The Federal Government’s National Indigenous Australians Agency and land rights peak body the National Native Title Council hope cooperation of tradition and science continues to empower Indigenous communities after the recent end of a long-running project.
In 2017 national science agency the CSIRO partnered with First Nations stakeholders to develop projects for developing business opportunities in northern Australia.
In the five years since, tourism, pastoralism and environmental management have been key areas of focus for collaboration between First Nations organisations, research institutions and industry.
NNTC chief executive and Gundjitmara Djabwurrung man Jamie Lowe said the partnership was grounded in collaborations in North Queensland and Western Australia and had built a foundation of case studies; developing “how to” information to support First Nation on-country development elsewhere.
At Peedamulla, in Western Australia’s Pilbara region, the local Jundaru and Ashburton Aboriginal Corporations will take case studies into future environment management efforts.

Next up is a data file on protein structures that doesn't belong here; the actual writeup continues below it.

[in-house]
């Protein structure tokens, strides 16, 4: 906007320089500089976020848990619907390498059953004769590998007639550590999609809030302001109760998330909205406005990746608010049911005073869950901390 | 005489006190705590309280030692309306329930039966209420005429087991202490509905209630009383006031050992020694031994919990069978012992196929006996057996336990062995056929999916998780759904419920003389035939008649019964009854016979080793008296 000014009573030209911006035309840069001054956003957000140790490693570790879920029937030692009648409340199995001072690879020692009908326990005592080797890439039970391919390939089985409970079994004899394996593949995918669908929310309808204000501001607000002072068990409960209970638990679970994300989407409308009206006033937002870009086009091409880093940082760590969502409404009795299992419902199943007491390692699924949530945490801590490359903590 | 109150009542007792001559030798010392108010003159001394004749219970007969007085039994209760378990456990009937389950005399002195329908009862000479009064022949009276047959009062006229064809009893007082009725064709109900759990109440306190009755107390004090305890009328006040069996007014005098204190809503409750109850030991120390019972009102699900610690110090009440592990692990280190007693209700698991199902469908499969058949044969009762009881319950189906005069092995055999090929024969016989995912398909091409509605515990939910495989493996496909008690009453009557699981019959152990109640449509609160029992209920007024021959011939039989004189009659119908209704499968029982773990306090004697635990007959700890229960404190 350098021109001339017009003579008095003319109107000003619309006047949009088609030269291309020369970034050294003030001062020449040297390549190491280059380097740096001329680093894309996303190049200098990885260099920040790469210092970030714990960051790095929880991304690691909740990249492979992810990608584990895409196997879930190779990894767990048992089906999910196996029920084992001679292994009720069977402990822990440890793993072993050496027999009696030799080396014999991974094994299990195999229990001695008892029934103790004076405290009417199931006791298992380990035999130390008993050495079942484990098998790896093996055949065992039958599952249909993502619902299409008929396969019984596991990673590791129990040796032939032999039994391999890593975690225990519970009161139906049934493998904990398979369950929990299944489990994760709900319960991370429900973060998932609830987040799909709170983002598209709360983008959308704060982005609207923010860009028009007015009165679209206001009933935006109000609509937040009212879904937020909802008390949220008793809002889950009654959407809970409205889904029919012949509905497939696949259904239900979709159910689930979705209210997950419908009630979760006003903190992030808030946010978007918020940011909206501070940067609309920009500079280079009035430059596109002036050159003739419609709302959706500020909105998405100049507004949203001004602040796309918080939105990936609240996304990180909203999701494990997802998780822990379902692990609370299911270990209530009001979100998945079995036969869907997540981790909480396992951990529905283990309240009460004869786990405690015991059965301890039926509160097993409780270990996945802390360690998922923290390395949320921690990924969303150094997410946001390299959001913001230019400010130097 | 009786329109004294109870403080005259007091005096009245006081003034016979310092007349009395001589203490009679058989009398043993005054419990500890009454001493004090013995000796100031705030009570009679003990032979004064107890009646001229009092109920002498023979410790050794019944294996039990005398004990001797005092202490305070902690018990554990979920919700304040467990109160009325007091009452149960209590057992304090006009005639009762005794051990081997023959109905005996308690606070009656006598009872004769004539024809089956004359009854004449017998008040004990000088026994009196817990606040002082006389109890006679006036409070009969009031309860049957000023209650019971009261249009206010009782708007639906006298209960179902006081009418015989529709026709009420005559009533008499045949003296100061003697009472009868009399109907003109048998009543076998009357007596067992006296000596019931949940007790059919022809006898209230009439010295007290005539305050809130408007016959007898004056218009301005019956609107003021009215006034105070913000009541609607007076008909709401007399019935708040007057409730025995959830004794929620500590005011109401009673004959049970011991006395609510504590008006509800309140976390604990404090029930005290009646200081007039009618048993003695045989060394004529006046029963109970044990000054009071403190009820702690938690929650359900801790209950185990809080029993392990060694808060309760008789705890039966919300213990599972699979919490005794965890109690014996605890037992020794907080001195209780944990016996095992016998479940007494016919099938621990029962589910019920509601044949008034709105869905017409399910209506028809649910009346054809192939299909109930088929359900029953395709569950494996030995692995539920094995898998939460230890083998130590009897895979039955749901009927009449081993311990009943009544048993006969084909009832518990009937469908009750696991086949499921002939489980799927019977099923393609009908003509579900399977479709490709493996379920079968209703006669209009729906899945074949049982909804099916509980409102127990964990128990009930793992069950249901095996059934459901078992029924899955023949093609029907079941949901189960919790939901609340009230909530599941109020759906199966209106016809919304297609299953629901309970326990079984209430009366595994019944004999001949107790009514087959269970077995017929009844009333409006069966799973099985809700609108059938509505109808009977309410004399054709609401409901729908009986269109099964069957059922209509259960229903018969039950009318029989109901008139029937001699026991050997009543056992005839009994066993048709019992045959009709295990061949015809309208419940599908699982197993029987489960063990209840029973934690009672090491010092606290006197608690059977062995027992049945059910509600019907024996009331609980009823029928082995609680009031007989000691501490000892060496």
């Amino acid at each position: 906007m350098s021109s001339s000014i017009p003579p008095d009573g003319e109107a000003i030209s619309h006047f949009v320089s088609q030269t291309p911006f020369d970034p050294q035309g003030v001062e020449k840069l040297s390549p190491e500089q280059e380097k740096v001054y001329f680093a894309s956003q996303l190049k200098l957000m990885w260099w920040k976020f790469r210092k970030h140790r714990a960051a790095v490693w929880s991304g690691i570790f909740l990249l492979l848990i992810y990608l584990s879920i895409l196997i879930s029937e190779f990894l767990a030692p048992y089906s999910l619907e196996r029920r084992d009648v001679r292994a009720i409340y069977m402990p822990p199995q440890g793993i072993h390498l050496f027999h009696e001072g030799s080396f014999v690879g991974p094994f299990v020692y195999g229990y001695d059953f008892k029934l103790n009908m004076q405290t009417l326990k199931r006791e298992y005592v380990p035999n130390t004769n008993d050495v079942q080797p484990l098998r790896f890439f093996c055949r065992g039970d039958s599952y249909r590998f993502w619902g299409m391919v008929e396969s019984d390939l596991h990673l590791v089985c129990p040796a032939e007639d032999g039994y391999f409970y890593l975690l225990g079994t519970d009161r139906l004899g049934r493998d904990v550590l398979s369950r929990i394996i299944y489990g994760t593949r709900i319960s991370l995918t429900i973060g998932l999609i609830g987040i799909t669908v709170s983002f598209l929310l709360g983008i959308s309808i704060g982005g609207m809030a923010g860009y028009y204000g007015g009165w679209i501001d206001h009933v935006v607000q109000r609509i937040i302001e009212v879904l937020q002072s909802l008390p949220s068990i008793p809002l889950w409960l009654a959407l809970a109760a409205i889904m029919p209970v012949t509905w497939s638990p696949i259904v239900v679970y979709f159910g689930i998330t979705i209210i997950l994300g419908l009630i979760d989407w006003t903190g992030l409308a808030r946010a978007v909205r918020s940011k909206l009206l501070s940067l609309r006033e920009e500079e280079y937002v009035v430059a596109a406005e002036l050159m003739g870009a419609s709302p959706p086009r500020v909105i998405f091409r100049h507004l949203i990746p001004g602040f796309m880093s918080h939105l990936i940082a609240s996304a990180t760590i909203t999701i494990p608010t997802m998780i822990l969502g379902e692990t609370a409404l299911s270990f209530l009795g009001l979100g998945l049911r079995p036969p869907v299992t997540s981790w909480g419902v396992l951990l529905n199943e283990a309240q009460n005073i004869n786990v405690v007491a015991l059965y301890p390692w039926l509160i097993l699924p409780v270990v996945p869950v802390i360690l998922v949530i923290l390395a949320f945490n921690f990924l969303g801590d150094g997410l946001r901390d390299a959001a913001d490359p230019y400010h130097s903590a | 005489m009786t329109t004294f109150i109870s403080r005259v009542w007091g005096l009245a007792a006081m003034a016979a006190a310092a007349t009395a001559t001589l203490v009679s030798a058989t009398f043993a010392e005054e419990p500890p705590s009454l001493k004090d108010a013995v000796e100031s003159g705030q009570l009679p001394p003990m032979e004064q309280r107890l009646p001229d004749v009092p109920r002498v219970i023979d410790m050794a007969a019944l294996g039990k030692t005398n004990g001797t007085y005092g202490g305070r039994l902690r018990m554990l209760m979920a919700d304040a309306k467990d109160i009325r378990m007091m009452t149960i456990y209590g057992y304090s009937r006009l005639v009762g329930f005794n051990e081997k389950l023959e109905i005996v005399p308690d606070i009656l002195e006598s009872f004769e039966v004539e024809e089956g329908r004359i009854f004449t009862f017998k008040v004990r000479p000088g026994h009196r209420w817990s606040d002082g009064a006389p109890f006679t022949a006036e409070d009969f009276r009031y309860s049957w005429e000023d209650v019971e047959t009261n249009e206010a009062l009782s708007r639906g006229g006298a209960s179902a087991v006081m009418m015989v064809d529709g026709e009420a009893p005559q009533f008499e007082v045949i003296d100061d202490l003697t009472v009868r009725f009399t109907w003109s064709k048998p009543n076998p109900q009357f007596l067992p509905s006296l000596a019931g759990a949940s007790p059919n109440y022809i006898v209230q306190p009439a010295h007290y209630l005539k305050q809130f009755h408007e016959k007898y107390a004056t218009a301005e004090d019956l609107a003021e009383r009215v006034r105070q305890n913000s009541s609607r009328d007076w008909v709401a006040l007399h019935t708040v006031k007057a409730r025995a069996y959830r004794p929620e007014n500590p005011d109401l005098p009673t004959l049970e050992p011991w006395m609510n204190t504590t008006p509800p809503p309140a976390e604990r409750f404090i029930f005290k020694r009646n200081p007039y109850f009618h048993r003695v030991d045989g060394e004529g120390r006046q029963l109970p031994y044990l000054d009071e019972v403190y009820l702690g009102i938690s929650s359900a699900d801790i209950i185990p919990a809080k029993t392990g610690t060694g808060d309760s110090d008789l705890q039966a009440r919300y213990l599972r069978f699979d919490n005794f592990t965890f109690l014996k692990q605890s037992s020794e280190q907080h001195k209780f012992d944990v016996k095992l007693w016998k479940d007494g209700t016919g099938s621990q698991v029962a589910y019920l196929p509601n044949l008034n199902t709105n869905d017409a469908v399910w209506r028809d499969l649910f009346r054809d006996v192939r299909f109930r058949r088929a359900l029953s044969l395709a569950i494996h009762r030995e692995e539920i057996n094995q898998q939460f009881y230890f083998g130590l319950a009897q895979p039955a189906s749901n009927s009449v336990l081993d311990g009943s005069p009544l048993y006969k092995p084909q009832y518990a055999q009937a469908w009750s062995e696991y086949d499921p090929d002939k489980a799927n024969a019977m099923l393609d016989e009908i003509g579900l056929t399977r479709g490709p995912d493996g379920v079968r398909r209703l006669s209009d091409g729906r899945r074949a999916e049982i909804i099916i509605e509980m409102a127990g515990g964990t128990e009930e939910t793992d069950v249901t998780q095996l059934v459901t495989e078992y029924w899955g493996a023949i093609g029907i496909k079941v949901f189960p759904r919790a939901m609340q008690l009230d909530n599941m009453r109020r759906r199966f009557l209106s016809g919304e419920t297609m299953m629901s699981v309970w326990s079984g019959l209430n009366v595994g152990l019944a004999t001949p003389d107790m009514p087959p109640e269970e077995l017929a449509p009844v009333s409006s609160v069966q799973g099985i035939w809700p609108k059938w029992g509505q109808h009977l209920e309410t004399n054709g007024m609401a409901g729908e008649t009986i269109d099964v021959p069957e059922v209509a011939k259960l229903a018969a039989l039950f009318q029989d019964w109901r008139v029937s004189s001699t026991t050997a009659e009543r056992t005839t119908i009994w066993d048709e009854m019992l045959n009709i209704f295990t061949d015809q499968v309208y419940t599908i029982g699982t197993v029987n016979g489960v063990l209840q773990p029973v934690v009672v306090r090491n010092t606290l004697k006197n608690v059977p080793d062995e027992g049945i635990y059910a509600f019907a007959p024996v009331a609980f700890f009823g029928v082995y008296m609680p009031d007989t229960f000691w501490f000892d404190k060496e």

Jundaru Aboriginal Council senior custodian Trevor Parker said the project added to existing pastoral knowledge for sustainability and future business opportunity.
“Economic development is vital to our future” he said.
“It has helped us identify and test new development options on our pastoral lease.”
CSIRO’s Taryn Kong said the shared expertise and strategic consultancy helped to address wetland erosion on Peedamulla’s pastoral operations.
For the Ewanian Aboriginal Corporation in northern Queensland, the collaboration culminated in the successful Taraloo Hot Springs development launched in 2021.
The nearby Western Yalanki Aboriginal Corporation similarly engaged with the CSIRO to map tourism potential in the area.
The CSIRO wrapped the project up earlier this year, with a full report on the partnership and on-Country development published last month.